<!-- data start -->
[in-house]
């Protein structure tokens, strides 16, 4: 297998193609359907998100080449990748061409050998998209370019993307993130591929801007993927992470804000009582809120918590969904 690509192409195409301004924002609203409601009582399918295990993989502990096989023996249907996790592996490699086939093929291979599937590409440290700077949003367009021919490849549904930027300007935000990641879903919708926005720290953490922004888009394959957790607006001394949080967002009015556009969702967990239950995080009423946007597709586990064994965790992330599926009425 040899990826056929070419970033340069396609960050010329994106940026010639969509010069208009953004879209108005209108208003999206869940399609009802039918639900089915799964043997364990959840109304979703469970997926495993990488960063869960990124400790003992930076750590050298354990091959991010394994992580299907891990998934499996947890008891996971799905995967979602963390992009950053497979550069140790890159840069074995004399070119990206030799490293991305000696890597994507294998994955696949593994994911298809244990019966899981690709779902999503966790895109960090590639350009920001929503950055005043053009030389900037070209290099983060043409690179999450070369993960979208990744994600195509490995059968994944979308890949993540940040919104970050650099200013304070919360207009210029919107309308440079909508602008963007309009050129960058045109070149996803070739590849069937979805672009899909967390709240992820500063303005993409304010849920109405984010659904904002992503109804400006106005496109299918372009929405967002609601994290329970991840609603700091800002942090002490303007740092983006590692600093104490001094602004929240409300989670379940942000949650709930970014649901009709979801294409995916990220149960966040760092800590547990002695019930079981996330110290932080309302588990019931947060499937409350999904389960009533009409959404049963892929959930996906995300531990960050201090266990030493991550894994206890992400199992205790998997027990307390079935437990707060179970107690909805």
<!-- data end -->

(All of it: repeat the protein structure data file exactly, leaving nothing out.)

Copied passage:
[in-house]
């Protein structure tokens, strides 16, 4: 297998193609359907998100080449990748061409050998998209370019993307993130591929801007993927992470804000009582809120918590969904 690509192409195409301004924002609203409601009582399918295990993989502990096989023996249907996790592996490699086939093929291979599937590409440290700077949003367009021919490849549904930027300007935000990641879903919708926005720290953490922004888009394959957790607006001394949080967002009015556009969702967990239950995080009423946007597709586990064994965790992330599926009425 040899990826056929070419970033340069396609960050010329994106940026010639969509010069208009953004879209108005209108208003999206869940399609009802039918639900089915799964043997364990959840109304979703469970997926495993990488960063869960990124400790003992930076750590050298354990091959991010394994992580299907891990998934499996947890008891996971799905995967979602963390992009950053497979550069140790890159840069074995004399070119990206030799490293991305000696890597994507294998994955696949593994994911298809244990019966899981690709779902999503966790895109960090590639350009920001929503950055005043053009030389900037070209290099983060043409690179999450070369993960979208990744994600195509490995059968994944979308890949993540940040919104970050650099200013304070919360207009210029919107309308440079909508602008963007309009050129960058045109070149996803070739590849069937979805672009899909967390709240992820500063303005993409304010849920109405984010659904904002992503109804400006106005496109299918372009929405967002609601994290329970991840609603700091800002942090002490303007740092983006590692600093104490001094602004929240409300989670379940942000949650709930970014649901009709979801294409995916990220149960966040760092800590547990002695019930079981996330110290932080309302588990019931947060499937409350999904389960009533009409959404049963892929959930996906995300531990960050201090266990030493991550894994206890992400199992205790998997027990307390079935437990707060179970107690909805």